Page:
by Suan E. Anderson, Ph.D., CPA, CFP®
- Split-interest charitable trusts allow an asset to benefit both charitable and noncharitable beneficiaries, while providing significant tax savings. This article describes charitable lead trusts (CLTs), charitable remainder trusts (CRTs), and pooled income funds (PIFs).
- CLTs make periodic payments to a charity for the trust's term. At termination, the trust assets are transferred to a noncharitable beneficiary. Donors can deduct the present value of payments to be made by qualified CLTs in the year the trust is funded.
- CRTs provide payments, at least annually, to the donor or a noncharitable beneficiary for a term not to exceed 20 years or an individual's life. The charity receives the trust assets at termination. In a CRT, the donor receives an income tax deduction for the present value of the remainder interest in the year the trust is funded. Trust annual distributions are taxed to the recipient using a four-tiered approach.
- PIFs are managed by large charities and permit multiple donors to combine their contributions. The donors, or a named beneficiary, receive income from the fund for the remainder of their lives. After the donor's death, the donated property becomes the property of the charity. In the year a donor contributes to a PIF, the donor can deduct the fair market value of the property for income and gift taxes. All payments received from the fund are taxable as ordinary income.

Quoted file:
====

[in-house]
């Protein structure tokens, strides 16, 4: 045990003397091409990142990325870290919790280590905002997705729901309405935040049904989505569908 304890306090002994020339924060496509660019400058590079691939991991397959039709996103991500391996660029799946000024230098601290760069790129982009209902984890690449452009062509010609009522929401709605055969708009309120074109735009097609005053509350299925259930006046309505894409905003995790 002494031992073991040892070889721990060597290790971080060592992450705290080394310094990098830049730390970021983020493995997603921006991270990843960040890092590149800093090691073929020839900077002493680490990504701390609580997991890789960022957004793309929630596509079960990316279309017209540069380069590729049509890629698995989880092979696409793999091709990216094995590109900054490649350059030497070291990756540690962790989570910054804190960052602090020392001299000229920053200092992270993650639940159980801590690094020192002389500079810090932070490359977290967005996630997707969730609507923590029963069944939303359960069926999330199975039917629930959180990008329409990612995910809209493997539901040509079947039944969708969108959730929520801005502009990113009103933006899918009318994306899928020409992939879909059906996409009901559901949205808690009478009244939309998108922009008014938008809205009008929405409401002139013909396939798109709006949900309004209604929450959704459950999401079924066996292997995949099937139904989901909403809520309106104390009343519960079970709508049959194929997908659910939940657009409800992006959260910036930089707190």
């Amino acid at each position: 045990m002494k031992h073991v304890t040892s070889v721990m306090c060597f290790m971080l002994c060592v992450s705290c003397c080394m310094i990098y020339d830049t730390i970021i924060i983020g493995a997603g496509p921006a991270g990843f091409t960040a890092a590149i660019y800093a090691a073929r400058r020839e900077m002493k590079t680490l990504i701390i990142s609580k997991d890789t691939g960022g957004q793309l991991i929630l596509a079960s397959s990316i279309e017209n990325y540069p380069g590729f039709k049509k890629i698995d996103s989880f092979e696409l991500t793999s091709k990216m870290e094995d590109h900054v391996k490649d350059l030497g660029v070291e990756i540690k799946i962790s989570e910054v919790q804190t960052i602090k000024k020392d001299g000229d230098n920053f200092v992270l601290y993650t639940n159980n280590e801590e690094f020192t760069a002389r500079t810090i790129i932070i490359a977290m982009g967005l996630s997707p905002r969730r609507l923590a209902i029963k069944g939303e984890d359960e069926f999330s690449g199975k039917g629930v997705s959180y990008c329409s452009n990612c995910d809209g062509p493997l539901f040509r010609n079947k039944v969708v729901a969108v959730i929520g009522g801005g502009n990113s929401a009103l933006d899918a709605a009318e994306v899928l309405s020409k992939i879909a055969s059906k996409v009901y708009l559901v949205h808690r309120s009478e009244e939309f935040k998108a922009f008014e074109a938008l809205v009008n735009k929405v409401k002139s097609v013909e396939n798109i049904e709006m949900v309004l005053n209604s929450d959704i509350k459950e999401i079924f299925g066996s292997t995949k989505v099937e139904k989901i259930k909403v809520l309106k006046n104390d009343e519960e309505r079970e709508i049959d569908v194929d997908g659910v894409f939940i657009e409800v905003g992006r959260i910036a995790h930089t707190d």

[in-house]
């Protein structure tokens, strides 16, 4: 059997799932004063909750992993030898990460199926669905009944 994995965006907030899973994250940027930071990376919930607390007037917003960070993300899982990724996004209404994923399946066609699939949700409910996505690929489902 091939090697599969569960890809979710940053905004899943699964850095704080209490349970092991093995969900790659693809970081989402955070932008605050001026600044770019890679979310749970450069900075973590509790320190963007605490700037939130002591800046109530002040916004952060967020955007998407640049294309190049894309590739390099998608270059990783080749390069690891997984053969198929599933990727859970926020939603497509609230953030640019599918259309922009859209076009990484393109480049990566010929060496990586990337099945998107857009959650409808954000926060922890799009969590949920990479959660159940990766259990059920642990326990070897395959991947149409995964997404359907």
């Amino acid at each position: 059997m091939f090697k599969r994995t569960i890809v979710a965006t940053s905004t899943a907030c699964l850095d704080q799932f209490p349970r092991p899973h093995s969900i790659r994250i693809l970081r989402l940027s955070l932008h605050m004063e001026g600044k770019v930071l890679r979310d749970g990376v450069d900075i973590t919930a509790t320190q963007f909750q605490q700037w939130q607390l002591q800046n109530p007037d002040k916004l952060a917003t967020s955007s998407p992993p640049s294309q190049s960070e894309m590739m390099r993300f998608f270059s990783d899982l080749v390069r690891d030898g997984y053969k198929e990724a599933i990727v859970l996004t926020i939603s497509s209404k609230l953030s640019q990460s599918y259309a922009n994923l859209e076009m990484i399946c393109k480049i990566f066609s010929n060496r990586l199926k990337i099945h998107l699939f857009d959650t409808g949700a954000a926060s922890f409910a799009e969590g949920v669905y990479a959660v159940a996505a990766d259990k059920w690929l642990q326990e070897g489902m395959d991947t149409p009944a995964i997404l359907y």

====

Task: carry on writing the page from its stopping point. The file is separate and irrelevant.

Do your clients have both philanthropic and family needs to consider in distributing assets? Consider using split-interest charitable trusts, which allow an asset to benefit both charitable and noncharitable recipients while generating significant tax savings. This article describes three popular types of split-interest charitable trusts in which donors contribute assets to an irrevocable trust:
1. Charitable lead trusts
2. Charitable remainder trusts
3.Pooled income funds
Types of Charitable Lead Trusts
Charitable Lead Trusts (CLTs) provide a means of transferring assets to a beneficiary at a reduced gift or estate tax while providing income to a charity. With a CLT, a charity receives an intervening income interest in the property, thus reducing the gift amount to the present value of the remainder interest rather than the property's current fair market value. The donor receives an income-tax charitable contribution deduction for the value of the income interest. The remainderman takes the donor's basis in the property and all post-gift appreciation is removed from the donor's estate.
A CLT's tax consequences are determined by two characteristics: (1) whether it is qualified and (2) whether it is a grantor trust. CLTs must be "qualified" in order to create a deduction for estate, gift, and income taxes at the time the trust is funded.